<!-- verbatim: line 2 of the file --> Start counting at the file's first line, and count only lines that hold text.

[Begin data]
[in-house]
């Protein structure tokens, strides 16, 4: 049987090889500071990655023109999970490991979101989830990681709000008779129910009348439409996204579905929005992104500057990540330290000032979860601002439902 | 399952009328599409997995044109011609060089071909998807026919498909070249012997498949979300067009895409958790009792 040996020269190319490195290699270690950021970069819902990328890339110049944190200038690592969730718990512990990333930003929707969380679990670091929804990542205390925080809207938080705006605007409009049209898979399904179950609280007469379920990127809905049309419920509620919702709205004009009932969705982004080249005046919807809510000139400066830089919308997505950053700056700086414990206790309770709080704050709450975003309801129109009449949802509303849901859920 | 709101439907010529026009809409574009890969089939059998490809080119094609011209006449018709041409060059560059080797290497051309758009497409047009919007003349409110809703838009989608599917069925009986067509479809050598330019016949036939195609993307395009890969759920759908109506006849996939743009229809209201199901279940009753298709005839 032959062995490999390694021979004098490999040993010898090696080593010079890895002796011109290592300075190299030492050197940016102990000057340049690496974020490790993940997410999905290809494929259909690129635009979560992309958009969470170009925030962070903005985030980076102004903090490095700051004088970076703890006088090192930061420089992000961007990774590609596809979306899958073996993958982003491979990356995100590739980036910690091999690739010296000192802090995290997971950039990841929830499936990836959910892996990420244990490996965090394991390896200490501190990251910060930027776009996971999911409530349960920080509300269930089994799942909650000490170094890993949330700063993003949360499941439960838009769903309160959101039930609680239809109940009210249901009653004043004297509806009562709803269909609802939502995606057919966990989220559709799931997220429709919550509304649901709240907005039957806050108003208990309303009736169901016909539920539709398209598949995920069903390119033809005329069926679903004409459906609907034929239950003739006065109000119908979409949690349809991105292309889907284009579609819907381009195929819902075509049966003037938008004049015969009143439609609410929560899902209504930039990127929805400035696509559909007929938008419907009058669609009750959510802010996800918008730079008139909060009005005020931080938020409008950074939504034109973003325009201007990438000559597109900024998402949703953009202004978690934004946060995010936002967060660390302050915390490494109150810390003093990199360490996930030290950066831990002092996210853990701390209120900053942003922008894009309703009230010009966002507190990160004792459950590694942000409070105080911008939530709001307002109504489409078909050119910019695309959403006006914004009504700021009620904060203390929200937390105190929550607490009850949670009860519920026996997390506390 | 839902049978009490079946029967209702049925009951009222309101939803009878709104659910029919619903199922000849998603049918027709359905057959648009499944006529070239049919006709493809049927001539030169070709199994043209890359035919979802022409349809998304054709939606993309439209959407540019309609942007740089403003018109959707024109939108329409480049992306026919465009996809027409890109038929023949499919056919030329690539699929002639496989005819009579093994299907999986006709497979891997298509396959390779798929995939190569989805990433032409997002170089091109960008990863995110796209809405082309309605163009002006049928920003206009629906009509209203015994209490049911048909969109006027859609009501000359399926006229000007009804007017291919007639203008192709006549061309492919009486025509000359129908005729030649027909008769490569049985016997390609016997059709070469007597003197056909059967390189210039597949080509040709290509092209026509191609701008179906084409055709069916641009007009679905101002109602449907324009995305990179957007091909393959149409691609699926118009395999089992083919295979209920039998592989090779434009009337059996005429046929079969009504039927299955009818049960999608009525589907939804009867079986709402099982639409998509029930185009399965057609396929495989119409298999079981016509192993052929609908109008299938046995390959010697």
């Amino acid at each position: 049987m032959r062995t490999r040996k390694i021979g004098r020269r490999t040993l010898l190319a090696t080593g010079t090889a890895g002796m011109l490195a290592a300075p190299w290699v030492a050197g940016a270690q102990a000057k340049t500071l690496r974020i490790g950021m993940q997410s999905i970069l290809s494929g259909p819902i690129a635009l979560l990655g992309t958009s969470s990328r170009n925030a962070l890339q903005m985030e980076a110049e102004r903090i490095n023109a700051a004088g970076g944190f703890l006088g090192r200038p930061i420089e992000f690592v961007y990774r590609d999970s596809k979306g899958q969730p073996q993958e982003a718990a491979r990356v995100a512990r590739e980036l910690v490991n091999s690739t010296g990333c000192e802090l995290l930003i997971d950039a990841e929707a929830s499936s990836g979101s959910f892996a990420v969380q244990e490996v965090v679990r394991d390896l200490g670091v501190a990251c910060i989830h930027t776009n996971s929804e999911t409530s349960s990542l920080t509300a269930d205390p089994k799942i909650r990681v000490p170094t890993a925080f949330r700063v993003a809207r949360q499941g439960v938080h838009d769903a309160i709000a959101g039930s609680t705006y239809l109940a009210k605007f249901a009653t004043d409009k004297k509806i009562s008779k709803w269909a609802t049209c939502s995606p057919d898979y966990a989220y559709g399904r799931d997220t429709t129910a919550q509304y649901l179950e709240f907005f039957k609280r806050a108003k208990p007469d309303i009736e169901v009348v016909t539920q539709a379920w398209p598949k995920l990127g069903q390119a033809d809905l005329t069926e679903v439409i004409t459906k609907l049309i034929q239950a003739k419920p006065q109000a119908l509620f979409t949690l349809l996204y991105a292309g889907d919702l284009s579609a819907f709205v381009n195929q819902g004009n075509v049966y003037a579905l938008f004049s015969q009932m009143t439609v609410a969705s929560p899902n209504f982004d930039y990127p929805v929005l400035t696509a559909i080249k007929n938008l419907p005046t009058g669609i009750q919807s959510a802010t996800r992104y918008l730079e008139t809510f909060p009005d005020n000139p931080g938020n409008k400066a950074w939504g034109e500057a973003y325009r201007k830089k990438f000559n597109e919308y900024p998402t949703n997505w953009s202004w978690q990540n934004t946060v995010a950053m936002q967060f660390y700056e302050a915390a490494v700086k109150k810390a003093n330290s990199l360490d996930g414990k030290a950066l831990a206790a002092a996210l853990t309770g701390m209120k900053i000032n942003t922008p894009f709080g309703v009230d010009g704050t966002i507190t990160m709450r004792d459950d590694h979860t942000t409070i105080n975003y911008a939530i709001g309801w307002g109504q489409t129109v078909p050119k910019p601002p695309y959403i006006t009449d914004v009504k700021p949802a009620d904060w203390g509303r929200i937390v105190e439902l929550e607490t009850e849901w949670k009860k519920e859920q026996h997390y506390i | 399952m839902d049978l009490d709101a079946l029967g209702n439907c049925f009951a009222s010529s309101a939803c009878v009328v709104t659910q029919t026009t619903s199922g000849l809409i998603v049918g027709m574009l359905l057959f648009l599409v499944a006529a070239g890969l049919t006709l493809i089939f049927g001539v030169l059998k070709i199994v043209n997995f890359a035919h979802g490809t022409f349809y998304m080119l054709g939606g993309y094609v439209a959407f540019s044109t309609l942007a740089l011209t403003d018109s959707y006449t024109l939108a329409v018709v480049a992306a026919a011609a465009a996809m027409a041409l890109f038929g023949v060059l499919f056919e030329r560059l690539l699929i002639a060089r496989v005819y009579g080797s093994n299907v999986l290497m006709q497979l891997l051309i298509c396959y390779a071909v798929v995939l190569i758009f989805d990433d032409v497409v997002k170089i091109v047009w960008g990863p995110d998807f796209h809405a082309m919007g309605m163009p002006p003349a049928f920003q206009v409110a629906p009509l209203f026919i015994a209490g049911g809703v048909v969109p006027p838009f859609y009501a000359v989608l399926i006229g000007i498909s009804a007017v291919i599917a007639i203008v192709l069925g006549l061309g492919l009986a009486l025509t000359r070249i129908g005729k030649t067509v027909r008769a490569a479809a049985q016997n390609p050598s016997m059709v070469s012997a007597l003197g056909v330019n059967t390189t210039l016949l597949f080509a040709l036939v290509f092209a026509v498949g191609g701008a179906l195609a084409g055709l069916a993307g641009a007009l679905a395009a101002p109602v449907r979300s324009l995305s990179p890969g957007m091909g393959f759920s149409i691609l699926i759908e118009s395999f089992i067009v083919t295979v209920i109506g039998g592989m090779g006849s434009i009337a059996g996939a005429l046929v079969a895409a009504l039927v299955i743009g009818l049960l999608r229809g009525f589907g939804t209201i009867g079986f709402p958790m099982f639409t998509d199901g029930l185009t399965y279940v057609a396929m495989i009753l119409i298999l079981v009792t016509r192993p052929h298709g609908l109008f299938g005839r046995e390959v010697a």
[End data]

């Protein structure tokens, strides 16, 4: 049987090889500071990655023109999970490991979101989830990681709000008779129910009348439409996204579905929005992104500057990540330290000032979860601002439902 | 399952009328599409997995044109011609060089071909998807026919498909070249012997498949979300067009895409958790009792 040996020269190319490195290699270690950021970069819902990328890339110049944190200038690592969730718990512990990333930003929707969380679990670091929804990542205390925080809207938080705006605007409009049209898979399904179950609280007469379920990127809905049309419920509620919702709205004009009932969705982004080249005046919807809510000139400066830089919308997505950053700056700086414990206790309770709080704050709450975003309801129109009449949802509303849901859920 | 709101439907010529026009809409574009890969089939059998490809080119094609011209006449018709041409060059560059080797290497051309758009497409047009919007003349409110809703838009989608599917069925009986067509479809050598330019016949036939195609993307395009890969759920759908109506006849996939743009229809209201199901279940009753298709005839 032959062995490999390694021979004098490999040993010898090696080593010079890895002796011109290592300075190299030492050197940016102990000057340049690496974020490790993940997410999905290809494929259909690129635009979560992309958009969470170009925030962070903005985030980076102004903090490095700051004088970076703890006088090192930061420089992000961007990774590609596809979306899958073996993958982003491979990356995100590739980036910690091999690739010296000192802090995290997971950039990841929830499936990836959910892996990420244990490996965090394991390896200490501190990251910060930027776009996971999911409530349960920080509300269930089994799942909650000490170094890993949330700063993003949360499941439960838009769903309160959101039930609680239809109940009210249901009653004043004297509806009562709803269909609802939502995606057919966990989220559709799931997220429709919550509304649901709240907005039957806050108003208990309303009736169901016909539920539709398209598949995920069903390119033809005329069926679903004409459906609907034929239950003739006065109000119908979409949690349809991105292309889907284009579609819907381009195929819902075509049966003037938008004049015969009143439609609410929560899902209504930039990127929805400035696509559909007929938008419907009058669609009750959510802010996800918008730079008139909060009005005020931080938020409008950074939504034109973003325009201007990438000559597109900024998402949703953009202004978690934004946060995010936002967060660390302050915390490494109150810390003093990199360490996930030290950066831990002092996210853990701390209120900053942003922008894009309703009230010009966002507190990160004792459950590694942000409070105080911008939530709001307002109504489409078909050119910019695309959403006006914004009504700021009620904060203390929200937390105190929550607490009850949670009860519920026996997390506390 | 839902049978009490079946029967209702049925009951009222309101939803009878709104659910029919619903199922000849998603049918027709359905057959648009499944006529070239049919006709493809049927001539030169070709199994043209890359035919979802022409349809998304054709939606993309439209959407540019309609942007740089403003018109959707024109939108329409480049992306026919465009996809027409890109038929023949499919056919030329690539699929002639496989005819009579093994299907999986006709497979891997298509396959390779798929995939190569989805990433032409997002170089091109960008990863995110796209809405082309309605163009002006049928920003206009629906009509209203015994209490049911048909969109006027859609009501000359399926006229000007009804007017291919007639203008192709006549061309492919009486025509000359129908005729030649027909008769490569049985016997390609016997059709070469007597003197056909059967390189210039597949080509040709290509092209026509191609701008179906084409055709069916641009007009679905101002109602449907324009995305990179957007091909393959149409691609699926118009395999089992083919295979209920039998592989090779434009009337059996005429046929079969009504039927299955009818049960999608009525589907939804009867079986709402099982639409998509029930185009399965057609396929495989119409298999079981016509192993052929609908109008299938046995390959010697």